I'm building a 3dr hexacopter with 880kV motors and 11" props. I'm still at a bit of a loss on what batteries I should get. I've received a few guidelines, but I was wondering if this setup would work? If anyone has any other suggestions for batteries for the hexacopter feel free to suggest. Also, the ecalc says I'm reaching my voltage/ current limit for the esc's/ motor, but I don't know if this is true for my setup.
I only get like 5min of flight time with two of those in parallel according to the calculator.
I also got the 880kV motors from the DIYDrone store but I use 10" props. I've tried my hexa with 2x2200, 2x5000, and also 2x8400, with lift-off weight range from 3kg to 4kg with gimbal and camera. With 2x8400 and the gimbal and camera, it is very close to the limit. I get about 15 minutes flight time but it is not as stable in 20mph wind gust. I would recommend using the 2x5000.
I've also tried using 12" prop, but it was really pushing the motor and the esc.
Here is a short video clip of my hexa with 2x8400 with a Contour+ camera mounted over the weekend during a local meetup. The lift-off weight was 3.625kg. The middle one in the video is mine. It was very very windy when that video was shot. You can see the hexa actually tilting to the right to fight the wind.
What's the specs on the 3.625kg all lift off weight hexa you've shown in the video ...
a. by 2x8400 you mean you have a total of 16800mah ... wow that's huge!
b. propeller size was 12x47?
c. the 8400 battery what's the brand?
d. the 15minutes flying time indicated for the 2x8400, that refers to hexa you're flying in the video right?
So you think having 1000g+ of batteries isn't a problem for most Hexas? Such as 2 x 5000mah 20C in parallel?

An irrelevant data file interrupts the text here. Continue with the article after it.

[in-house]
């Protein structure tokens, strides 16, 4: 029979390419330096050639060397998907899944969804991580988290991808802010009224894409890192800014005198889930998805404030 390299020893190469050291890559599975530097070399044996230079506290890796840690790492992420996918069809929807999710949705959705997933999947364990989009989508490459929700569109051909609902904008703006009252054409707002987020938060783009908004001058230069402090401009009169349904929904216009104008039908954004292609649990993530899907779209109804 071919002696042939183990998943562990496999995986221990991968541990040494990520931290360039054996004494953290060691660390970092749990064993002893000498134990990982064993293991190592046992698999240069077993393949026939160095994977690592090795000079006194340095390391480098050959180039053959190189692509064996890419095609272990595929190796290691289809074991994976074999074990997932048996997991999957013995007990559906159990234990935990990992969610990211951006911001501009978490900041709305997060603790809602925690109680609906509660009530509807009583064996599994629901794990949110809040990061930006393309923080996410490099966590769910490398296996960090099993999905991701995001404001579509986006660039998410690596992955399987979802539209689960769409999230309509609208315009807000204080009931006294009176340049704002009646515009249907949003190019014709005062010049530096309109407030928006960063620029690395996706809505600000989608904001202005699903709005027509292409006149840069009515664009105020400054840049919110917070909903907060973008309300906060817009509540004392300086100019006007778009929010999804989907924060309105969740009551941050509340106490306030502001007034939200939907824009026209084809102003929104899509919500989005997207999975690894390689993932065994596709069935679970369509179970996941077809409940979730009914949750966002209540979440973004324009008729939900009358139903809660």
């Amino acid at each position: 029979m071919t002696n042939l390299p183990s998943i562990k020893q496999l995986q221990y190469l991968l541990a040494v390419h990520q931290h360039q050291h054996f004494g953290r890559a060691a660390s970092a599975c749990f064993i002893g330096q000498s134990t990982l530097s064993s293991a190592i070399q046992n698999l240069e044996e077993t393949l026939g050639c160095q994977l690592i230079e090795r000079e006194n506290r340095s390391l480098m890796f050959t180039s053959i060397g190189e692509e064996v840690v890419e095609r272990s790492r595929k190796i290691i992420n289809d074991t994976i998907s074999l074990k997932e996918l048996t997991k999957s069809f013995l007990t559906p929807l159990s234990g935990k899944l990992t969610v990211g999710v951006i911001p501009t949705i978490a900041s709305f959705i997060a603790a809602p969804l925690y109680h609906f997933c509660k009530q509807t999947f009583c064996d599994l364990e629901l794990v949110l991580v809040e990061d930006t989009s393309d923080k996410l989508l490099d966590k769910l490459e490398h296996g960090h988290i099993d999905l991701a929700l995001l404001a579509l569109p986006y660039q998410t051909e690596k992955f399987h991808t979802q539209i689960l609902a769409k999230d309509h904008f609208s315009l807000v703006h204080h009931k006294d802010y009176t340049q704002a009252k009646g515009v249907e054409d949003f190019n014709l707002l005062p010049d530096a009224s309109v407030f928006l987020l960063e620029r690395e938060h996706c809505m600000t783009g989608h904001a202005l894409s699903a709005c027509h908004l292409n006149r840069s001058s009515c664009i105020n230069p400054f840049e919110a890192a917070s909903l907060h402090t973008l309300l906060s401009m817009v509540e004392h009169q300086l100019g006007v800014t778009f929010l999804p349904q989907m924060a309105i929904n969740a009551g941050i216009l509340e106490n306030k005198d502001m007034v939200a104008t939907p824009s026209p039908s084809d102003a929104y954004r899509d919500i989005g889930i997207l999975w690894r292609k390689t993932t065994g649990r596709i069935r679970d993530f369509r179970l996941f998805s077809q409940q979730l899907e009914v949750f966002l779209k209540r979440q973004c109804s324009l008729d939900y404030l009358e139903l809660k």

Just noticed that you linked a 4s battery. Do you need to do some heavy lifting? If not, you should either use 3s lipo or using shorter props like 9" or 8". Either of those gives you longer flight time.
The calculator is showing decreased flight time with shorter props. I did find a new battery though. How about two of these?
You have to look at the hover time vs the flight time. Using shorter props decrease very little hover time, but increase the flight time. During a normal hover outdoor, it still have to increase the throttle level above the idle calculated hover percentage on each motor constantly. So, in real life, you do want to use a shorter props with 4s, unless you need to carry heavy payloads.
But whatever, the props are cheap, get different sizes to try them out yourself and you'll see. I did it and just letting you what my experience is.
The calculator show use 100% throttle as the bases for "flight time". Clearly a large prop will draw more current, thus lower "flight time". However, in reality, the large the prop u got, you will normally fly in lower throttle range.
In general a large prop gives better efficiency, but you need to account for some cons:
1. space to accommodate the increased prop size, and (may be) more structural weight
2. large angular momentum for the motor to change its speed quickly
3. vibration issues
Gens-ace may help you, their batteries for RC helicopter is being famous. Their headquarter http://www.grepow-lev.com is also doing a battery project of UAV, try it.
what about a pair of these batteries in parallel?
also, these have a 25c discharge rate... if I use them in parallel will i get a combined 50c discharge rate?
thanks for all the replies guys :)
I have tried LOTs of different batteries... They all suck...
After 3-4 months of use, every day, every other day.... They puff a bit, one cell may start to go bad.
They heat up and the end of a flight... ect... This is the same for all of them I tried so far... The latest are the 25C nano.
Zippy, Max Amps, Blue LiPo ect... For 5000 mah I usually put in 3000 or less... The nano seem to last a lil longer.
Its a good thing batteries are not that much any more..